The seven teams that last week asked the FIA for further detail about its decision to reach a confidential agreement with Ferrari regarding suspicions about the legality of its 2019 power unit have received a joint response from the FIA and Liberty CEO Chase Carey.
The Race understands they reiterated the FIA’s original position of judging the agreement to be in the interests of F1’s image and something it was empowered to reach within its regulations.
“I think it could have been handled better, for sure” :: Lewis Hamilton
It has also been suggested that any further disclosure of information about the settlement must be agreed by Ferrari.
The teams are far from satisfied with the response, feeling that their specific questions have not been fully answered, but amid the coronavirus challenge have decided to defer any further queries until after the Australian Grand Prix weekend.
“I think [the FIA] would argue that they have come to their conclusions based on the statutes that are there,” said Williams deputy team principal Claire Williams, “the regulations that they have to operate against.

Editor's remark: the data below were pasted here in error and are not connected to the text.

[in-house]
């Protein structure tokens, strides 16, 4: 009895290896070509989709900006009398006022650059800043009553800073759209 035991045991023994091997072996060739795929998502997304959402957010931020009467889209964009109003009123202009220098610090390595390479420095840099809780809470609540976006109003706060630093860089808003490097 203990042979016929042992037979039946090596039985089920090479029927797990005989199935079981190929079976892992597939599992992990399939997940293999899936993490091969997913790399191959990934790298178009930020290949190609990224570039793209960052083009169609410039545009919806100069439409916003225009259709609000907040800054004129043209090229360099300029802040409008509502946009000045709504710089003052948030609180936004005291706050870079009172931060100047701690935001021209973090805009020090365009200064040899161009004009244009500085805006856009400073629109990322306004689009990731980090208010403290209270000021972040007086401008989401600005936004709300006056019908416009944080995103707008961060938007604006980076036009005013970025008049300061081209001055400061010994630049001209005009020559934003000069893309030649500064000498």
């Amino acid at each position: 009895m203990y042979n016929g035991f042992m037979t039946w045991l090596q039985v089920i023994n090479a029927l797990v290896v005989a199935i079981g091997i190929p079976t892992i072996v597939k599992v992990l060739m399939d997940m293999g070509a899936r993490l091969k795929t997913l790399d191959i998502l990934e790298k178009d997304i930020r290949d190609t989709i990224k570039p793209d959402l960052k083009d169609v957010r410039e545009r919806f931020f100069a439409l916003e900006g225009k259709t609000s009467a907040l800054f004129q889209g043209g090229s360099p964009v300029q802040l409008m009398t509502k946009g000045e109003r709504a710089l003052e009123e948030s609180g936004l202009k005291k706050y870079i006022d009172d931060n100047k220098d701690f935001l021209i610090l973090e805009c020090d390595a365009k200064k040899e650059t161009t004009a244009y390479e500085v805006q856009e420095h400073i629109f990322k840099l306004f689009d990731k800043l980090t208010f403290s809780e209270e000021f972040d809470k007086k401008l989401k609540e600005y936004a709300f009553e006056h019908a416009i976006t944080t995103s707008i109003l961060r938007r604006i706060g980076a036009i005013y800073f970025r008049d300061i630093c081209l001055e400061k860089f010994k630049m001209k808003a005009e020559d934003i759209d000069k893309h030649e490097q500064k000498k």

“Certainly the seven teams that are involved in this conversation with the FIA just want transparency and to know what that settlement was. That’s what we’re pushing for.”
Bringing further intrigue to the story, she then added: “We have to wait to see. I believe it’s up to Ferrari to approve that disclosure.”
In Melbourne on Thursday both Mercedes’ world champion Lewis Hamilton and Ferrari driver Sebastian Vettel answered questions about the engine controversy, with Hamilton suggesting he was unhappy with how it had been handled.
“What goes on in the background between teams and the governing body is a separate issue,” he said.
“I think it could have been handled better, for sure, but that’s really something that should [be addressed] to Toto [Wolff].
“For me, it’s very simple. I trust my team to do the right things within the regulations at all times and we trust the FIA to do their job for all teams on the grid” :: Sebastian Vettel
“For us drivers, you just want to arrive at the races… naturally all the teams are different in their performance but you want to feel that you are playing on fair grounds.
“So that’s the approach that we have and I don’t think I want to add too much to it because it’ll just get me in trouble.”
Vettel argued that his team has been exonerated.
“As far as I understand it was cleared,” he said.
“For me, it’s very simple. I trust my team to do the right things within the regulations at all times and I think we trust, all of us, all drivers, the governing body, the FIA, to do their job for all teams on the grid. That’s probably the answer, so there’s not much else to add.
“If you have further detailed questions then I’m not the one to answer them because I think the cars are quite complex now so I’m probably not the best person to give you enough insight.”